Find an upcoming community meeting and see other No Boston Olympics and Boston2024-related events here.
Join No Boston Olympics Co-Chair, Chris Dempsey, and Professor of Economics at Smith College, Andrew Zimbalist, for a discussion of their book No Boston Olympics: How and Why Smart Cities Are Passing on the Torch.
About No Boston Olympics: How and Why Smart Cities Are Passing on the Torch
In 2013 and 2014, some of Massachusetts’ wealthiest and most powerful individuals hatched an audacious plan to bring the 2024 Summer Olympics to Boston. Like their counterparts in cities around the world, Boston’s Olympic boosters promised political leaders, taxpayers, and the media that the Games would deliver incalculable benefits and require little financial support from the public. Yet these advocates refused to share the details of their bid and only grudgingly admitted, when pressed, that their plan called for billions of dollars in construction of unneeded venues. To win the bid, the public would have to guarantee taxpayer funds to cover cost overruns, which have plagued all modern Olympic Games. The United States Olympic Committee (USOC) chose Boston 2024’s bid over that of other American cities in January 2015—and for a time it seemed inevitable that the International Olympic Committee (IOC) would award the Games to Boston 2024.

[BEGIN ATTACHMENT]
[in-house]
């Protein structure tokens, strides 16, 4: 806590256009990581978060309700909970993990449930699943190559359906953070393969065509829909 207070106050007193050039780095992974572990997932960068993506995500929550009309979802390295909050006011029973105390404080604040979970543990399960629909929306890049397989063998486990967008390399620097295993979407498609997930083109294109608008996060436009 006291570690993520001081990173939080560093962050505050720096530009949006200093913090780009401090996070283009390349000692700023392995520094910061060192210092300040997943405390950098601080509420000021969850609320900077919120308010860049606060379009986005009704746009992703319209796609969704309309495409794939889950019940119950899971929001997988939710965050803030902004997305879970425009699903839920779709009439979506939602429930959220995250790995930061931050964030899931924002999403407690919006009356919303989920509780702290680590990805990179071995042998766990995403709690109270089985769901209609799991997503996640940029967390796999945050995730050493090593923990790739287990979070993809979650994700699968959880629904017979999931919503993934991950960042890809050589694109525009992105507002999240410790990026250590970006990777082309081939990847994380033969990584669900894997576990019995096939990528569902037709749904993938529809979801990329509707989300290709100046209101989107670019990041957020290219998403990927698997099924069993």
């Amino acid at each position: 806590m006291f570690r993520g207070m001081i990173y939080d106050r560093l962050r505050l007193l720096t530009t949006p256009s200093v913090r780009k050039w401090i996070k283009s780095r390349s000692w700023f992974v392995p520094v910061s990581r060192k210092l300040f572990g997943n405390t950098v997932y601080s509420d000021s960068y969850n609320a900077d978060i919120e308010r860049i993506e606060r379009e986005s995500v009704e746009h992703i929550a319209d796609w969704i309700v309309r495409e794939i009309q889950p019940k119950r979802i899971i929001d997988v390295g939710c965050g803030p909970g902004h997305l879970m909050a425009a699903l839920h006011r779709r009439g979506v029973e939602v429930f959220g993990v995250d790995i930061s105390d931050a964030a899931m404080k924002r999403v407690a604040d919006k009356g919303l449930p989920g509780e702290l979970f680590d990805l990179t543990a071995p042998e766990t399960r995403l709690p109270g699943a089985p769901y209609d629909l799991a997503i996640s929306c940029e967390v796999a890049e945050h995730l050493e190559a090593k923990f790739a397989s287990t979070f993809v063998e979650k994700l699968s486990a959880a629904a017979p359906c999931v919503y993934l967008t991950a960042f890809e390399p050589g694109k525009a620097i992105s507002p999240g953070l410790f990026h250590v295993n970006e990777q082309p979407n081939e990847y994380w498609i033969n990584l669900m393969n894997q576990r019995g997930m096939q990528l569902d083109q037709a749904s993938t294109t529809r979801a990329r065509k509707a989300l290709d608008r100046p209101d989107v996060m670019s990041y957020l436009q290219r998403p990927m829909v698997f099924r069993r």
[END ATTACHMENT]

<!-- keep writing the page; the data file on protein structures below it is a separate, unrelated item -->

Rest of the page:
No Boston Olympics is the story of how an ad hoc, underfunded group of diverse and engaged citizens joined together to challenge and ultimately derail Boston’s boosters, the USOC, and the IOC. Chris Dempsey was cochair of No Boston Olympics, the group that first voiced skepticism, demanded accountability, and catalyzed dissent. Andrew Zimbalist is a world expert on the economics of sports, and the leading researcher on the hidden costs of hosting mega-events such as the Olympics and the World Cup. Together, they tell Boston’s story, while providing a blueprint for citizens who seek to challenge costly, wasteful, disruptive, and risky Olympic bids in their own cities.
"A comprehensive chronicling of Boston’s aborted bid for the Games and a cautionary tale for other cities with five-ring fantasies." —John Powers, Boston Globe correspondent